The Washington Redskins under Daniel M. Snyder began this off-season roughly $20 million over the salary cap and, judging by the recent silence on their waiver wire, they are having a devil of a time figuring out how to trim the remaining fat.
Already, Snyder and Vinny Cerrato have plucked the low hanging fruit of cap management, re-working big base numbers for guys like Chris Cooley and Randy Thomas for 2008.
But since then, not a single notable player has been cut.
All of this, while other teams -- like the Dolphins (Zach Thomas), the Bears (Mushin Muhammed), and the Falcons (Algae Crumpler) - already have started cleaning house.
I have no doubt that some dead wood will be taken out back. They simply can't re-work everybody. But how much dead wood will be cleared? It will be fascinating to watch.
Logically, it's time to get off the train on certain players. Not just easy targets, like Mark Brunell ($3 million in base salary last year) and Brandon Lloyd (the two-catch, $7 million bonus man). But guys like Shawn Springs and Jon Jansen have essentially outlived their usefulness here.
And it hurts me to say that, because Springs is, and has been, absolutely one of my FAVORITE Redskins since Snyder took over the team. He's been a stud on the field, a totally honest, standup guy in the locker room and keenly aware of what is hype, and what is reality.
Beyond 2008, he just won't be viable as a starting corner in this league.
Of course, a guy like Greg Blache isn't even thinking past 2008. He just wants to win this year, which could be his last in coaching depending on how things work out. So naturally, he's lobbying hard to keep Springs, even if it means at a very expensive rate (perhaps as much as $8 million on the cap).
Which brings us back to the need for a sober eyed, general manager; a guy who understands when to dump certain players based on age and salary cap number.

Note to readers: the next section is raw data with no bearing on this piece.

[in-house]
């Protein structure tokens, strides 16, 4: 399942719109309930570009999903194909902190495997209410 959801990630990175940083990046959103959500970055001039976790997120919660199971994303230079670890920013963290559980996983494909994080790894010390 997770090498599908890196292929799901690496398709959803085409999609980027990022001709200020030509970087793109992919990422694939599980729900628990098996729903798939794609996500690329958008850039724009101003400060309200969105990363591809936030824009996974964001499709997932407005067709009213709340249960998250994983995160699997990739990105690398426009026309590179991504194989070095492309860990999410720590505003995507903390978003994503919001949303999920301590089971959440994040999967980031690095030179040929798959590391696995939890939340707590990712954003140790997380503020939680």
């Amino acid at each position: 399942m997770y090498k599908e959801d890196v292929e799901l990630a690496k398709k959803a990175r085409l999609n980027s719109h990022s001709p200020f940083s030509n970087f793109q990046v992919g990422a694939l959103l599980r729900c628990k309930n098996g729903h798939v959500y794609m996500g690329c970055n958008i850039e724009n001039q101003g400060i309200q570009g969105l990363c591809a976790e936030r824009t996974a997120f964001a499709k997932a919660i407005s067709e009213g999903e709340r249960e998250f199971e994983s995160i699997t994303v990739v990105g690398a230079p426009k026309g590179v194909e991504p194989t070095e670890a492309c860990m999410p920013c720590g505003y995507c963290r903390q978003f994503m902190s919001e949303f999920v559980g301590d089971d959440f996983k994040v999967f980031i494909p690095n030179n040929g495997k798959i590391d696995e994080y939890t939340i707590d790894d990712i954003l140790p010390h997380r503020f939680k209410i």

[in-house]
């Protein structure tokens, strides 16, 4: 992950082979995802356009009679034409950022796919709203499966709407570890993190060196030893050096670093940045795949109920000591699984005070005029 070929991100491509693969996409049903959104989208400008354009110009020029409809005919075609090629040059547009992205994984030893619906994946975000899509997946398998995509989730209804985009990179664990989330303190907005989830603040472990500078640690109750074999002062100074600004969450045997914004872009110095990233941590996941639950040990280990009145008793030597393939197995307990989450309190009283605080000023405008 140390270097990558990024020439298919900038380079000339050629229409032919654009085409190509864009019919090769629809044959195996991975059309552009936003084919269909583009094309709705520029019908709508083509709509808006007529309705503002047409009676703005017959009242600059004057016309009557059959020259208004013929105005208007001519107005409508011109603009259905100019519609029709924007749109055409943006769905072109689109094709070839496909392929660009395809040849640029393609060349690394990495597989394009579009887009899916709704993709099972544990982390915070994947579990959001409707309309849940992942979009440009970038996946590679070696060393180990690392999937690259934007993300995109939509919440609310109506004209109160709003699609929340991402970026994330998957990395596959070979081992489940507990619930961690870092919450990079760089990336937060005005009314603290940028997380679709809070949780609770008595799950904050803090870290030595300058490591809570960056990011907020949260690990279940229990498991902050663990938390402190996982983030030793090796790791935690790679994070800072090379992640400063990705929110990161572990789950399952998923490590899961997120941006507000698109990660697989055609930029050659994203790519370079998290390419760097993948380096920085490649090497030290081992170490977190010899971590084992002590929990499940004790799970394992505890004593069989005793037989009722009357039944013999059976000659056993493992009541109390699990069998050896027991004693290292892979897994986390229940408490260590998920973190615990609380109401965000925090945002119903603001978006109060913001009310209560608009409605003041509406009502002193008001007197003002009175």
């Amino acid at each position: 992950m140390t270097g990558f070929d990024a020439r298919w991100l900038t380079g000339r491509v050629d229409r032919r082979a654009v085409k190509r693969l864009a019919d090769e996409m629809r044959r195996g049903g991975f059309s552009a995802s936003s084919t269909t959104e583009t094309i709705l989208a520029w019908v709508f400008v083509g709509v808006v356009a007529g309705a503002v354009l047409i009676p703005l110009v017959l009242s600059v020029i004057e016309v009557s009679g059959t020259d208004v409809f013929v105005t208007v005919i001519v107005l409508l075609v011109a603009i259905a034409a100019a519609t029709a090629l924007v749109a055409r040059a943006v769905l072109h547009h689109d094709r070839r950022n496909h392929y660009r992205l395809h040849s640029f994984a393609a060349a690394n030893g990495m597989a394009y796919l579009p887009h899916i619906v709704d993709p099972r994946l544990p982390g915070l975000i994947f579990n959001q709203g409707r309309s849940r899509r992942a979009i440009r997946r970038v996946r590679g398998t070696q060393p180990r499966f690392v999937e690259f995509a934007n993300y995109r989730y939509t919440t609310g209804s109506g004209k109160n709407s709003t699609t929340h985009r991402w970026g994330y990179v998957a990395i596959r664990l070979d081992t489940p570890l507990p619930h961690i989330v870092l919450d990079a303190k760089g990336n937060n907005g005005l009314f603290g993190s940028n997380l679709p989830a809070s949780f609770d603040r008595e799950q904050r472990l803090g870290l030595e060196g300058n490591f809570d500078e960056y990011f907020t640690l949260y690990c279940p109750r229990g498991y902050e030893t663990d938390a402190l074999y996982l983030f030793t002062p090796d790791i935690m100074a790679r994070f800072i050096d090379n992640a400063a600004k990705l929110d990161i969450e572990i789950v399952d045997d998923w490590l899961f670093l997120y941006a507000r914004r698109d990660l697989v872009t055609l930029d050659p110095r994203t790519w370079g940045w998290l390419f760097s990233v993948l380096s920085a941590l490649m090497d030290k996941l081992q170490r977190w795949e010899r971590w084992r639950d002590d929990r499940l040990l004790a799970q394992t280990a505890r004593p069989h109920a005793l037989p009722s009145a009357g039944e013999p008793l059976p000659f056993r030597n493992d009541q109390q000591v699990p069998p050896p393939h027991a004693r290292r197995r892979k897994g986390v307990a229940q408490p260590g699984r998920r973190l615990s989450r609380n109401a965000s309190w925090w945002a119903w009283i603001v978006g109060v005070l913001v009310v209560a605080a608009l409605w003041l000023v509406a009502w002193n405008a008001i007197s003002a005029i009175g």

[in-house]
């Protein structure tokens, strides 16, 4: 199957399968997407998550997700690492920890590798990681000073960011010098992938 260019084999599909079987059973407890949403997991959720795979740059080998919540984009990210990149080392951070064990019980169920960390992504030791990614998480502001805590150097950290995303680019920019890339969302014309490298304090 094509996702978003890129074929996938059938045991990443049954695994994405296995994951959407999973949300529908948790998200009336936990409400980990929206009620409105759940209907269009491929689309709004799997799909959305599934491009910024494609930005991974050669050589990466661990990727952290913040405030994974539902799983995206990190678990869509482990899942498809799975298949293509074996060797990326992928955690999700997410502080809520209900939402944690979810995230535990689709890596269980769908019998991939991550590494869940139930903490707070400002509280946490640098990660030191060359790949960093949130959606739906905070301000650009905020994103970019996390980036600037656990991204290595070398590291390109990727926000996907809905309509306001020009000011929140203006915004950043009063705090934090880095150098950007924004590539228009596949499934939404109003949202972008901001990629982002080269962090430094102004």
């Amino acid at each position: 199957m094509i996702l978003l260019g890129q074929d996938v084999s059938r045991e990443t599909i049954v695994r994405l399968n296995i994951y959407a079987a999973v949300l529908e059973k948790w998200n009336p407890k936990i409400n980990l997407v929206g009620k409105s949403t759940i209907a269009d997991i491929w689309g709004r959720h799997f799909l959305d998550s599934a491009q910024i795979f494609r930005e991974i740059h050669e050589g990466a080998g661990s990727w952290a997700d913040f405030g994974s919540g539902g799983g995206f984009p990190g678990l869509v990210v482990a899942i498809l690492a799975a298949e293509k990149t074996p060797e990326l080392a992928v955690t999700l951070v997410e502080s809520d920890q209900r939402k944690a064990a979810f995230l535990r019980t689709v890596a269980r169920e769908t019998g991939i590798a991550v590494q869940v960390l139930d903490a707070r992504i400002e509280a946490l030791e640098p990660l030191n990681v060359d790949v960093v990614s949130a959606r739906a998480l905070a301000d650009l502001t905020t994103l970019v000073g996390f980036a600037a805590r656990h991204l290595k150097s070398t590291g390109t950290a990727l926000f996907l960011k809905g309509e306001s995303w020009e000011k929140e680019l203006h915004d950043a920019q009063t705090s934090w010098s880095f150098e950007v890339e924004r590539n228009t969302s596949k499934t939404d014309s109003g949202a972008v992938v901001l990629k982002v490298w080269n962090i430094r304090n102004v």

Danny and Vinny obviously have no clue about this.
Jansen also is a stand up guy, has been a fixture here since even before Snyder, and can still play. But, he's awfully expensive. And he's not getting any younger or healthier.
The bottom line: Snyder's spending and cap manipulation through the years has allowed him to always have something to spend every winter on toys. He has avoided a single year of total cap purgatory, where half the showroom had to be sold for pennies on the dollar, and you couldn't afford to bring in anybody over the league minimum.
(Note: It also helped Snyder that in Marty Schottenheimer's ONE year here, he let a LOT of air out of the "Dead Cap" balloon, which gave Snyder more room to maneuver once he was ousted.)
But, I think we now know the upper end result of this approach. It rhymes with 10 and 6.
As in, that's roughly the record this approach will bring as a result. Sure, you are going to get some good players with your money. Marcus Washington, Springs, Thomas, and Fletcher are proof of that.
But your busts will be expensive as well: Archuleta, Lloyd, and other lesser whiffs add up.
So you will be left in a perpetual state of "not quite good enough." You can say that Snyder has had decent success doing it "his way" through the years. He has been to the playoffs in three of the nine years he's owned the team, and he's advanced to the second round twice.